Part 6: Maintenance, long term maintenance is extremely important to ensure a person has a steady weight. CBT can be used to reinforce the significance of the weight already lost and encourage ongoing weight control. There must also be an emphasis that dieting is a set of flexible guidelines and not a set of rigid rules. A person may break their diet on occasion, and this is not the end of the world and the patient still has control over their weight.
Weight loss is difficult and requires a lot of effort. However, the reasons why people try to lose weight are often related to negative views of body image and a lack of social skills and confidence. Weight loss therefore becomes a method by which people hope to improve social skills, etc. CBT is vital in helping people separate these goals from their weight loss goals. After the patient understands that the two are different CBT helps the patient fulfil their primary goals separately form their weight loss goals. The result is that people become far happier with themselves and with the weight they lose resulting in long term weight control.
Braunwald E, Fauci A, Kasper D, Hauser S, Longo D, Jameson J (Eds). Harrison’s Manual of Medicine. 16th Ed. McGraw-Hill; 2005. [Book]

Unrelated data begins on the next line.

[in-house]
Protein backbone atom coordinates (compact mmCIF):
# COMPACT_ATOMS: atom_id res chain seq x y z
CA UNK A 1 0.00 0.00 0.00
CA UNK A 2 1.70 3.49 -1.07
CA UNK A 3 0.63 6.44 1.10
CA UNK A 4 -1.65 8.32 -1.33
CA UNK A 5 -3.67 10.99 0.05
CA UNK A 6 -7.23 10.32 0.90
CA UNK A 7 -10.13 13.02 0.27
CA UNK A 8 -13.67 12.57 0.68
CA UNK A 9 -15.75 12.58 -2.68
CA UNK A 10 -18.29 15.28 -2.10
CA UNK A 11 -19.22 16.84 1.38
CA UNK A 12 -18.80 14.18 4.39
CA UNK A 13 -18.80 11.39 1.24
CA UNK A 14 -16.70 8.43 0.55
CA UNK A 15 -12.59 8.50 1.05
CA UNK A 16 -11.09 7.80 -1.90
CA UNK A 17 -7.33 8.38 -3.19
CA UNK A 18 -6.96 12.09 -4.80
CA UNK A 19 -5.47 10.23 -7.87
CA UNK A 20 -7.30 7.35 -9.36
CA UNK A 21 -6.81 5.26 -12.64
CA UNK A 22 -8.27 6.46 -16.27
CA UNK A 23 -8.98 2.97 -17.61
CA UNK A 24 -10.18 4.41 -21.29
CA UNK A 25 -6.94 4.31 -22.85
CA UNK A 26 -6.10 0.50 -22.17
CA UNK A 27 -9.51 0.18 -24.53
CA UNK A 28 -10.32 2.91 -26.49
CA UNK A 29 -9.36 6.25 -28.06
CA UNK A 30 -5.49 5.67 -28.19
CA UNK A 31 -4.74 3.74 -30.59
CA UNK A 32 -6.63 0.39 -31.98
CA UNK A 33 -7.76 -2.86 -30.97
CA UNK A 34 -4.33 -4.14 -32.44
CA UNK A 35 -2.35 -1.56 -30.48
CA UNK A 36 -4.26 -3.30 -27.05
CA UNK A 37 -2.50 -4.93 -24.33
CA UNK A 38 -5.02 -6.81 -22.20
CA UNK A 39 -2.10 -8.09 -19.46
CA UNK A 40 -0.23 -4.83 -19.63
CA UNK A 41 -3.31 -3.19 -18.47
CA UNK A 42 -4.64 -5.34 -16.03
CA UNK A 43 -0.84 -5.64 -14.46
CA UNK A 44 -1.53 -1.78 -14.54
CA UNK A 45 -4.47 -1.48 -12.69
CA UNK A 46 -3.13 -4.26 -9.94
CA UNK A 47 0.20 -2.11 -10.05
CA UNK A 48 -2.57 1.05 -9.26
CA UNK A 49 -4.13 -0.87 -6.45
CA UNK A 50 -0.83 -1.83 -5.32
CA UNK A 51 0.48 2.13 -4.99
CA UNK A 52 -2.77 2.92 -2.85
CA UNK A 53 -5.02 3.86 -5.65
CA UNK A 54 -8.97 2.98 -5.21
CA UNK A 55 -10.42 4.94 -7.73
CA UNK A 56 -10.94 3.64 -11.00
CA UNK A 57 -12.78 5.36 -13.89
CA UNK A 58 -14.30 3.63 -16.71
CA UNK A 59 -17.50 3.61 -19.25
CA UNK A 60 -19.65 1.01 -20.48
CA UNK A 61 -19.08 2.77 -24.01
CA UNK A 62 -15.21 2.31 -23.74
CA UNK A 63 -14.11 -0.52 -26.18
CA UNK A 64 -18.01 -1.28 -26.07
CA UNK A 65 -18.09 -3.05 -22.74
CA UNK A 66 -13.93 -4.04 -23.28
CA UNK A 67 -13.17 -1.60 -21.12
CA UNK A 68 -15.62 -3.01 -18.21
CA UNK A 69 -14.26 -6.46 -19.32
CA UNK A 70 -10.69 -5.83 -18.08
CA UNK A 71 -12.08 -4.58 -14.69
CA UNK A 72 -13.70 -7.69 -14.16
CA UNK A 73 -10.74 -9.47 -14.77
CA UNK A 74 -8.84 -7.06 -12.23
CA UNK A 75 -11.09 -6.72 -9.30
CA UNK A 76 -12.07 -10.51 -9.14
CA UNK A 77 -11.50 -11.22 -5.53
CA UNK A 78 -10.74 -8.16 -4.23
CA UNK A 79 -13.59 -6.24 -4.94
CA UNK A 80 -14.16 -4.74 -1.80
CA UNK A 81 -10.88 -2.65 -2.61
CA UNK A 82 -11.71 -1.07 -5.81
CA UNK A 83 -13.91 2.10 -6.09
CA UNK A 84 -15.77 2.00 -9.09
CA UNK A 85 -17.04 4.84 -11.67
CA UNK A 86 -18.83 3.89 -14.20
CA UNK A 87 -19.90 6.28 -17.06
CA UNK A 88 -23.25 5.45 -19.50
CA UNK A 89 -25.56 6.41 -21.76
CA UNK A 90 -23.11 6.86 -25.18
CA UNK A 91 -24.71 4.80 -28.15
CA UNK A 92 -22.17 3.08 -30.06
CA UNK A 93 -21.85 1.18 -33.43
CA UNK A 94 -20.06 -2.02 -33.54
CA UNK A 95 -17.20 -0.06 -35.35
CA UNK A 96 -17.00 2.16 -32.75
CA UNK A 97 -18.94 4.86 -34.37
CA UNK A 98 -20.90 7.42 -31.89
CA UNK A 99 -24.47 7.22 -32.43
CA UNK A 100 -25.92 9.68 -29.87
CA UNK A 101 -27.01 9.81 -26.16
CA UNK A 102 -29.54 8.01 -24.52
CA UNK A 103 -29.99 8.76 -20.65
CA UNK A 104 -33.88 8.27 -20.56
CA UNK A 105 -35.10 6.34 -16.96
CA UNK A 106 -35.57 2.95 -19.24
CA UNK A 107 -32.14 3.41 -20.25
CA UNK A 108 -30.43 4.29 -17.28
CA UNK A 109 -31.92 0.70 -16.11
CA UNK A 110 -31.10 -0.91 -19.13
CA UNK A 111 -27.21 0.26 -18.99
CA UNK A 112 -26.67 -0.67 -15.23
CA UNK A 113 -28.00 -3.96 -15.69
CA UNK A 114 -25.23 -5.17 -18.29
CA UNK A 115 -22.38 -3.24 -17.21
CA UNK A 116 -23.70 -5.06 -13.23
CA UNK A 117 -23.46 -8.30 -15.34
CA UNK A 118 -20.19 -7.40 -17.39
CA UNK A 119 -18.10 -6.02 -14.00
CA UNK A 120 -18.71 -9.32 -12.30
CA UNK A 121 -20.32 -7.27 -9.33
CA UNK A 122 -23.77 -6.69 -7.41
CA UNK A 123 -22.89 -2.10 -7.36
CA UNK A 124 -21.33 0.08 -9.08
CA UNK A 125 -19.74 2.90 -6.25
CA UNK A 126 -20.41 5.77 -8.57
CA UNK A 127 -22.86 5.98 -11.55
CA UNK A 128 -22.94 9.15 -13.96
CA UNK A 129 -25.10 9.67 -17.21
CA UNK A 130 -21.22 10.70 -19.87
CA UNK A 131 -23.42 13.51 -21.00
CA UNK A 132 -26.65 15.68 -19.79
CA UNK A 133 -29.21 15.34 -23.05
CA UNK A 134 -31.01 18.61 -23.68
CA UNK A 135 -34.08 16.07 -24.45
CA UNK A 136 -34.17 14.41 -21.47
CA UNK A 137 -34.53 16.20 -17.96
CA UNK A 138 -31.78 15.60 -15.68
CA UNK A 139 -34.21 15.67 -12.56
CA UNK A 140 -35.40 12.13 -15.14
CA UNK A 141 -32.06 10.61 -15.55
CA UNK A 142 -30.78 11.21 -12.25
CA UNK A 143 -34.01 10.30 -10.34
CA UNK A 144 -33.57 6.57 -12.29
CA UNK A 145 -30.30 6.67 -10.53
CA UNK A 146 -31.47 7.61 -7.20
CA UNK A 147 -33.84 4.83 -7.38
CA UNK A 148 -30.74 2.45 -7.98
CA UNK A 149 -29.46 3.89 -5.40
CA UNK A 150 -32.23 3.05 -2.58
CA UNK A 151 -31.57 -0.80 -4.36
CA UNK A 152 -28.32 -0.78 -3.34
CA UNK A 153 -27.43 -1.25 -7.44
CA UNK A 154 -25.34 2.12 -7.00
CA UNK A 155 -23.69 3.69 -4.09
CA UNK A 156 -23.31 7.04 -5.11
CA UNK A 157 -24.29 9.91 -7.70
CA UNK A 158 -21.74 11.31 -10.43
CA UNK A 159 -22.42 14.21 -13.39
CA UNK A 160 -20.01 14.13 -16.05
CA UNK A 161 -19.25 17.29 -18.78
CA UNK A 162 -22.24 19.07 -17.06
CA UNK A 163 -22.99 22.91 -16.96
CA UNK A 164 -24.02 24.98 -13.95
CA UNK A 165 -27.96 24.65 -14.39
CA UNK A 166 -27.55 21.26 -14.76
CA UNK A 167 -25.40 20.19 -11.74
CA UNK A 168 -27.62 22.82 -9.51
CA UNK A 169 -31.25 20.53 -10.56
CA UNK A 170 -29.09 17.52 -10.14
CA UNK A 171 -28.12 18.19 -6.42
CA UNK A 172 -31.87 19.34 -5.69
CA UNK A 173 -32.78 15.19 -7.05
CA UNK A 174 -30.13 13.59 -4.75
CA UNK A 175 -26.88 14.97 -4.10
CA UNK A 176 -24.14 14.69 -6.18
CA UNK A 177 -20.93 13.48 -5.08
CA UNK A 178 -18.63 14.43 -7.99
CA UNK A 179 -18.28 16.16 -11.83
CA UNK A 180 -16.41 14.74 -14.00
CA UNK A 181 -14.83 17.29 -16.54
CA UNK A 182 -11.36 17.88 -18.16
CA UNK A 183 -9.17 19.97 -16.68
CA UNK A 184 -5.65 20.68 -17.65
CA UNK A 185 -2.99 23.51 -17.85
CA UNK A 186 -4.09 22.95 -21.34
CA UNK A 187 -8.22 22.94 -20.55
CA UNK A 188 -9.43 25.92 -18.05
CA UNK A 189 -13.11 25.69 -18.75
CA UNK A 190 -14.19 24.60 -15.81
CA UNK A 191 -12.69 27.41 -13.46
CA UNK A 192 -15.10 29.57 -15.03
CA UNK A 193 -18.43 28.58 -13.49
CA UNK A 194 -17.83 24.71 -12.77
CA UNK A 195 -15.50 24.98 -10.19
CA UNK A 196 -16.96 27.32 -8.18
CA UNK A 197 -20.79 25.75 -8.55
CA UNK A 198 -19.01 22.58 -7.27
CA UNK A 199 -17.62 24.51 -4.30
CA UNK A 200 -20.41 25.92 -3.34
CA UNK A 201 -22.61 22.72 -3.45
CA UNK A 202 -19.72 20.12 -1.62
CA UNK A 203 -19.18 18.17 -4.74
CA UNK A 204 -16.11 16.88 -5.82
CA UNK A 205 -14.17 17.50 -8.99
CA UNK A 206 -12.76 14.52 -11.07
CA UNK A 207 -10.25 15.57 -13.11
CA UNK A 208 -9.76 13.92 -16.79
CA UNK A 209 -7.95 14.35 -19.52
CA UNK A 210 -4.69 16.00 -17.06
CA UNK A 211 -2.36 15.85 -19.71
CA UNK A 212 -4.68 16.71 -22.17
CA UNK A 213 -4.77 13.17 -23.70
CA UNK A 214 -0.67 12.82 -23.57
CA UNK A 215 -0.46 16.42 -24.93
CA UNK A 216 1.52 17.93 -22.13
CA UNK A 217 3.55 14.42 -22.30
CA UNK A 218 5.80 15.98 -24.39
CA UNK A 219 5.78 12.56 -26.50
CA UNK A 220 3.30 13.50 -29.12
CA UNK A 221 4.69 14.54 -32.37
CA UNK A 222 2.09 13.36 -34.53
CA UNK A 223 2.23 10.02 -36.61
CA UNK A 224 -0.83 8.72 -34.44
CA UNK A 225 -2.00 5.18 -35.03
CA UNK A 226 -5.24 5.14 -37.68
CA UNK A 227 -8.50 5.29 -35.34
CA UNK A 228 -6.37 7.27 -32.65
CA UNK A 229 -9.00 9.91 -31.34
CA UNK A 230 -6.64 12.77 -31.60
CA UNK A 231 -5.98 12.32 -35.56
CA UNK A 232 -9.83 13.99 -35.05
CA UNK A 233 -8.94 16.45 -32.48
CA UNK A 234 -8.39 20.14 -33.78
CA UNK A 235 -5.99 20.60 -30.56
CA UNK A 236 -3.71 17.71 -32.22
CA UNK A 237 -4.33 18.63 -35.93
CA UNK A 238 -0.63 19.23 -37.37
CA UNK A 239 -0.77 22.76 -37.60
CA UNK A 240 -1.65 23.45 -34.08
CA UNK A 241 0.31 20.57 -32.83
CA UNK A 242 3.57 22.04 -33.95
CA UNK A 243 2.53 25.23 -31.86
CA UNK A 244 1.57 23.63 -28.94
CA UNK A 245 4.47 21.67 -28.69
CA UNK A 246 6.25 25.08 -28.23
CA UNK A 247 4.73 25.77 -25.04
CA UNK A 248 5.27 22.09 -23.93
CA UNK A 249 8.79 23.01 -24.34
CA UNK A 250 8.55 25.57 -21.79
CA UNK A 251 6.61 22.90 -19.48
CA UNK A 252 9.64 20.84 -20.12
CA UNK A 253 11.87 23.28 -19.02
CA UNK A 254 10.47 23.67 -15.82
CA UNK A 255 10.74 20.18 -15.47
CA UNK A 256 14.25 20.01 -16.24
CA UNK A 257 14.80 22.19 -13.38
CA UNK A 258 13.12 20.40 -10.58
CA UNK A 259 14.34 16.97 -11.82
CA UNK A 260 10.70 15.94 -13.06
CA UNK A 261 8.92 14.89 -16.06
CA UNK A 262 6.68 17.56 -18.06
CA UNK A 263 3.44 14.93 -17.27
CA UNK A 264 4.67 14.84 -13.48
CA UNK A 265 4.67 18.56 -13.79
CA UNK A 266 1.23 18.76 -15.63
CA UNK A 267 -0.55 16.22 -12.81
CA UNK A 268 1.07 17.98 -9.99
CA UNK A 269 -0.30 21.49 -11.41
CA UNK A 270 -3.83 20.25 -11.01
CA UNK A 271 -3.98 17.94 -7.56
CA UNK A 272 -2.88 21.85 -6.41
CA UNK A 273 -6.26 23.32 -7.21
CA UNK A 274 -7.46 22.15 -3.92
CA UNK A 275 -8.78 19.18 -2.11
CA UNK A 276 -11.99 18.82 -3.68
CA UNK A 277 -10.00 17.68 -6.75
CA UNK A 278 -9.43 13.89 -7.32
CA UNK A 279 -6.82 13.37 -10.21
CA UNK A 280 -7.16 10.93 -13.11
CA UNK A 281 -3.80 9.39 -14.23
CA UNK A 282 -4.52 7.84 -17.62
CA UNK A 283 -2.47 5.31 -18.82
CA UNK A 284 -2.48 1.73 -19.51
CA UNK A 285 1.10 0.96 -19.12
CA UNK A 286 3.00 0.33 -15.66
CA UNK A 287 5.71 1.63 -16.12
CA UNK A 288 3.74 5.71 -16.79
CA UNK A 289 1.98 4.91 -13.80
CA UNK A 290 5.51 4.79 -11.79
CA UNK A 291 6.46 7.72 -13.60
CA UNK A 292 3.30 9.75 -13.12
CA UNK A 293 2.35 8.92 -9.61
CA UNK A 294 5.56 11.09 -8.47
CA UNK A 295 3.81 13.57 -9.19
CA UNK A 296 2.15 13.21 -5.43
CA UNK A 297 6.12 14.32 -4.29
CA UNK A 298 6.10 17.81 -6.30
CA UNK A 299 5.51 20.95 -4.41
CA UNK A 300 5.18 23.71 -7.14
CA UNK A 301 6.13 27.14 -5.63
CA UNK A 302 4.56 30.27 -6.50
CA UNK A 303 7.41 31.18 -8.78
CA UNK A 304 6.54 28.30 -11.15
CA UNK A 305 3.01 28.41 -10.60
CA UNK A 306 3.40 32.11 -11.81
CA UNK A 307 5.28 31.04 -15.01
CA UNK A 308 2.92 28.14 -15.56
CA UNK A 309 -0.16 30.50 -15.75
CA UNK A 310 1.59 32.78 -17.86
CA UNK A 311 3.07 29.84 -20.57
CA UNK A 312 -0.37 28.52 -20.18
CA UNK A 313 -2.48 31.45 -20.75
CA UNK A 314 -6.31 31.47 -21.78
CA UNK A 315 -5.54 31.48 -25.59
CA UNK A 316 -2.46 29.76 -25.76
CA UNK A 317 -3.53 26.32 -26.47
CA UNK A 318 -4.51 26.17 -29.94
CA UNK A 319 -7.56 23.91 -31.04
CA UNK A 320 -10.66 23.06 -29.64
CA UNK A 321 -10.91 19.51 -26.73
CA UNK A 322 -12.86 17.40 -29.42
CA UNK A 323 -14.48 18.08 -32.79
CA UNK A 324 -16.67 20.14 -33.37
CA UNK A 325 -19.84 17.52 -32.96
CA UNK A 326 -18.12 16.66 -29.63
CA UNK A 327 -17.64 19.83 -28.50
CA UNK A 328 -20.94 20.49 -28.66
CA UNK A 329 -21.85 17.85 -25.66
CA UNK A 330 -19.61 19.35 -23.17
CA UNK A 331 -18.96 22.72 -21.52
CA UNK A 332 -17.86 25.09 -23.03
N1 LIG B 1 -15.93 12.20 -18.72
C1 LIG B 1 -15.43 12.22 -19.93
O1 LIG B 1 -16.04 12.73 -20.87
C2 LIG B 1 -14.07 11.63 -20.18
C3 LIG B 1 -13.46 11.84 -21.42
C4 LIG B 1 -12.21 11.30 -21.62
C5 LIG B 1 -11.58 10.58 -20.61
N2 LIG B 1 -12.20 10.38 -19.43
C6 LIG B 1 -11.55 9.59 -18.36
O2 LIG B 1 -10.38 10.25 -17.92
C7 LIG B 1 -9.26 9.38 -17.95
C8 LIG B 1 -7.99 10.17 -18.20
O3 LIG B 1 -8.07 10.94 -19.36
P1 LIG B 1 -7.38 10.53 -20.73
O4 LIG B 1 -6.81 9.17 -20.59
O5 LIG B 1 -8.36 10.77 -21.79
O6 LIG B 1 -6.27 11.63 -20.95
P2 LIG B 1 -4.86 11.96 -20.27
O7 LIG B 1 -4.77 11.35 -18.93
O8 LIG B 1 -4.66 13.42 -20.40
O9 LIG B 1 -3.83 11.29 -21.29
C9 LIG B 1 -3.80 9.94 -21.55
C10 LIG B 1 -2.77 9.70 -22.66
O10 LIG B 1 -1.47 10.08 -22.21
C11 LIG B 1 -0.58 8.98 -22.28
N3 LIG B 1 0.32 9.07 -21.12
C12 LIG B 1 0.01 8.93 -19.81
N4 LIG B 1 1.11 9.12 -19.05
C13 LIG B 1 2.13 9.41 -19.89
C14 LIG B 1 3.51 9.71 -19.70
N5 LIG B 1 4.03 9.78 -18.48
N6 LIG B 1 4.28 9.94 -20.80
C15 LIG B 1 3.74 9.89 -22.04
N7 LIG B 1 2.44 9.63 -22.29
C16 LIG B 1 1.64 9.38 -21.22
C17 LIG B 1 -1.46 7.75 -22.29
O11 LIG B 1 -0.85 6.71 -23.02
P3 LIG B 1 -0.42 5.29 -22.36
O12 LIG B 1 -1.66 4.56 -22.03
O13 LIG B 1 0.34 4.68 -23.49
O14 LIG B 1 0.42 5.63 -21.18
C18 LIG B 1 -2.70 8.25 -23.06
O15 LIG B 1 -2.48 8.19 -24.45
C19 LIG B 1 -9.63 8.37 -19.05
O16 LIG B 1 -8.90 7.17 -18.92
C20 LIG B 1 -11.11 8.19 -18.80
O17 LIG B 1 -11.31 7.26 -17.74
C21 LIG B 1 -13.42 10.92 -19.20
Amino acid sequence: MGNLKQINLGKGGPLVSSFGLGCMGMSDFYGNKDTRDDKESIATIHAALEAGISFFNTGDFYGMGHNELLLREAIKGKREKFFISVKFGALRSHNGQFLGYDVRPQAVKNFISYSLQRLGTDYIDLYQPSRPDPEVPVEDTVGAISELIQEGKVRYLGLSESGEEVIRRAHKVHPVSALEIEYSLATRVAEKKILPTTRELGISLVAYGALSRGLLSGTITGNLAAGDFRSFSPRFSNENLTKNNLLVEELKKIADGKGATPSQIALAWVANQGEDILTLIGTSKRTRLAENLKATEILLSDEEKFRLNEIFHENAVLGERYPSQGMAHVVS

Clinical practice guidelines for the management of overweight and obesity in adults [online]. Canberra, ACT: Australian Government Department of Health and Ageing; 18 September 2003 [cited 9 August 2007]. Available from: URL link
Cognitive therapy, cognitive behavioral therapy [online]. The American Institute of Cognitive Therapy. [cited 22 September 2007].
Forest J, Poston W. The role of the behavioral counselor in obesity treatment. J Am Diet Assoc. 1998;98: S27-30. [Abstract]
Shaw K, O’Rourke P, Del Mar C, Kenardy J. Psychological interventions for overweight or obesity. Cochrane Database of Systematic Reviews 2005, Issue 2. Art. No.: CD003818.
Cooper Z, Fairburn CG. A new cognitive behavioral approach to the treatment of obesity.